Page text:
Motivating Yourself to Write by: Scot R. Stone                                  

For those who have ever sat in front of a computer or a typewriter to attempt to write a three to five hundred page novel,
there have been many days, and will be many more to come, when you don’t feel like your creative juices are flowing.
Whether you have published twenty novels or are starting your first, this is a problem that has plagued every author at some
point in their career. It is the most common killer of careers in the writing profession. Walking away can be more devastating
to your dreams than you realize.

How does one come to the point of not wanting to write? For many it can be caused by a bad day at work, an argument with a
friend or relative, a family emergency, another ejection letter from an agent or publisher or a myriad of other reasons that
bombard our happy lives. It is easy to procrastinate with so many issues trying to invade and dissuade us from our

So how does an author get out of the quicksand that is constantly shifting beneath his or her feet? Discipline and passion. Plain
and simple.

There will always be roadblocks to keep us from achieving our goals, but we should always be prepared to drive around, crawl
under or hurdle whatever gets in our way. With all that the normal person has on their daily plate, it is easy to see why so
many new writers give up before they have even finished their first novel. Let's face it. How many more people would
become serious writers if they didn't have a full time job or family to raise? Plenty. But those who make it are those who
dedicate themselves to write no matter what is going on their lives. If a person managed to write only one page a day for a full
year, they will have a book by its end. Sounds easy when you say it like that, but most people don't look at that way. Writing
a book sounds daunting to most people because they look at the book as a whole instead of all the parts that were created to
put it together. Everyone wants to be at the end before they have written their first word. Impatience is one of the main
problems of disciplining yourself. Still don't understand? Basically, take it one day at a time. Put one foot in front of the other
and don't worry about page counts or deadlines. Write a set amount of pages a day and the rest will take care of itself. And
don't worry if the pages aren't your best stuff, that's where the editing and revising comes in later.

But being an author isn't only about writing a book, of course. There is much more beyond it. Another reason to give up.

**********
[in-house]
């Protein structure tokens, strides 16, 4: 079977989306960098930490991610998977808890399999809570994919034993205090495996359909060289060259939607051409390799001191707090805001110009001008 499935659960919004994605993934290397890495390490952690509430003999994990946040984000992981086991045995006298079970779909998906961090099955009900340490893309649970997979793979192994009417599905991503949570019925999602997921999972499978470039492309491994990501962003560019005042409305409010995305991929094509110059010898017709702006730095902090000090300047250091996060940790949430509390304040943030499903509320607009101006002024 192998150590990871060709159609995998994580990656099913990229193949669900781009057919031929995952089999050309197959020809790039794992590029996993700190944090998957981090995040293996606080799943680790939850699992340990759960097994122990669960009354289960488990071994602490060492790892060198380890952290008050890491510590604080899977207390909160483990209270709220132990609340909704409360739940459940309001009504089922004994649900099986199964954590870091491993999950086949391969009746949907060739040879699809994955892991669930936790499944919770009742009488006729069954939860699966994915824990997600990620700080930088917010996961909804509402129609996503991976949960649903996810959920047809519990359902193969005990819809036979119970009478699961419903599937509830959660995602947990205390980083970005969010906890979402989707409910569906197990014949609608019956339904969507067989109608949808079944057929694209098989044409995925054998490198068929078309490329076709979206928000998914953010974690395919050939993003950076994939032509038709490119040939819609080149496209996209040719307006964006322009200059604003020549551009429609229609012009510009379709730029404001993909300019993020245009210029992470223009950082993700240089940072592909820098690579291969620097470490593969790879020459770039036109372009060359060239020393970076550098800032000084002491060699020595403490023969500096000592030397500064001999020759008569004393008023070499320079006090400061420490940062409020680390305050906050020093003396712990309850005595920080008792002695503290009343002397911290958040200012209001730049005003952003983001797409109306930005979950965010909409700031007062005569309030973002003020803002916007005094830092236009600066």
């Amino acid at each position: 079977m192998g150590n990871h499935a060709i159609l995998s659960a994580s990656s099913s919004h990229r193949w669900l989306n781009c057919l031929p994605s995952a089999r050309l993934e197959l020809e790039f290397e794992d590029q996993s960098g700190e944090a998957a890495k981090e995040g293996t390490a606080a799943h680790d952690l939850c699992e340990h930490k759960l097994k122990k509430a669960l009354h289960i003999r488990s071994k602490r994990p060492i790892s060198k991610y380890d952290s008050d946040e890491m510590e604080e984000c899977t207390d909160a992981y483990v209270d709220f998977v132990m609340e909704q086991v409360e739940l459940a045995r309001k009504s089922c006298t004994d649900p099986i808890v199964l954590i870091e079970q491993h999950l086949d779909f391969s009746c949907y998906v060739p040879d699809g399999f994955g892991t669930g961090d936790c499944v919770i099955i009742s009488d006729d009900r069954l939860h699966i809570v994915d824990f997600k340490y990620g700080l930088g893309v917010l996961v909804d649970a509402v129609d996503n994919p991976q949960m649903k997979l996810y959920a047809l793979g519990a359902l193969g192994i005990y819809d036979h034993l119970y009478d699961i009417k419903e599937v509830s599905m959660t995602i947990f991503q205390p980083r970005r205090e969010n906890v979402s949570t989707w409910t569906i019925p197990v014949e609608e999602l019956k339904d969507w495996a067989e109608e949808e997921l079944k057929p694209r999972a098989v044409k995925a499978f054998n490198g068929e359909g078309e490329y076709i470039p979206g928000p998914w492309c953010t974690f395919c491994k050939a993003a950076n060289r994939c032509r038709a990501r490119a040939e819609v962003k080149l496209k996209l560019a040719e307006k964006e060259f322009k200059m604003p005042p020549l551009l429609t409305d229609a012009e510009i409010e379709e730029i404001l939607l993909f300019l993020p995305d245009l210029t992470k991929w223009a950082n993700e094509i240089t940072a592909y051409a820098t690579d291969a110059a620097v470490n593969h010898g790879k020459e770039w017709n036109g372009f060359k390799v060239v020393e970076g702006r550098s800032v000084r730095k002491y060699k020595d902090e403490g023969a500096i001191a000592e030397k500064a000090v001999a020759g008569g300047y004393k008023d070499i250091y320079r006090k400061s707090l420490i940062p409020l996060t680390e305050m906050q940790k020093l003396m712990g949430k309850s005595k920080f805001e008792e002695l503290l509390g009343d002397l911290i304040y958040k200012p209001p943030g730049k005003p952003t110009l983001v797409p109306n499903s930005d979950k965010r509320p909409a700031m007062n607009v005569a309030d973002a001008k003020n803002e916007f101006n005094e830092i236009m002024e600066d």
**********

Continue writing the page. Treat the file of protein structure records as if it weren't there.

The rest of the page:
What most new authors eventually learn is that finding an agent is almost as difficult as finding a publisher. No one wants to
receive a hundred rejection letters before they find out their masterpiece will never go into print. At this point you have to ask
yourself, are you writing to be published so you can make a ton of money, or are you writing because you love it? We all want
to be rich and famous, but as we all know, not everyone can be. If your goal is to only see your work in a book format, well,
you can do that yourself by seeking out a reputable vanity or subsidy publisher, especially if you don't have the patience to be
offered a contract by an agent or traditional house. If you can market well on your own, you could still be picked up by a
traditional house later. If you are writing because you love to write, that can be a danger as well. No one wants their writing to
be a hobby forever if they are seeking a contract, which, let's face it, most people are. What's the point in writing all those
fancy phrases and conversations if you will have no one to share them with?

You now see the dilemmas we authors face when trying to stay motivated. I don't think a person should one day say, "I
should write a book. Everyone else is doing it, why can't I?" That's not a very good attitude to begin with. Instead, they should
be saying, "I've always wanted to write and would like it to one day be my only profession." That's a reasonable attitude to
jump into the pool with. It doesn't set expectations too high at the beginning when one first begins down the road as author,
but it does say you want to take it seriously enough that you will do what it takes over the long run to be successful at it. And
that is where discipline plays its part. From my own personal experience, the more a person writes, the more success and
satisfaction they will find. It's like any other line of work. The longer you are at it, the higher your chances will get to finding
your way into a decent publishing house. You learn the bulk of what you need to in order to make it into a career faster than
you think, as long as you dedicate yourself to it daily.

But how do you know for sure if you will be a writer that will not just flounder for a long time and never find success? You
will develop a passion for it. And that passion will drive you to victory. Writing will become more than just a hobby. You will
take yourself seriously and strive for the best. And once you understand what I am saying, there will be no stopping you.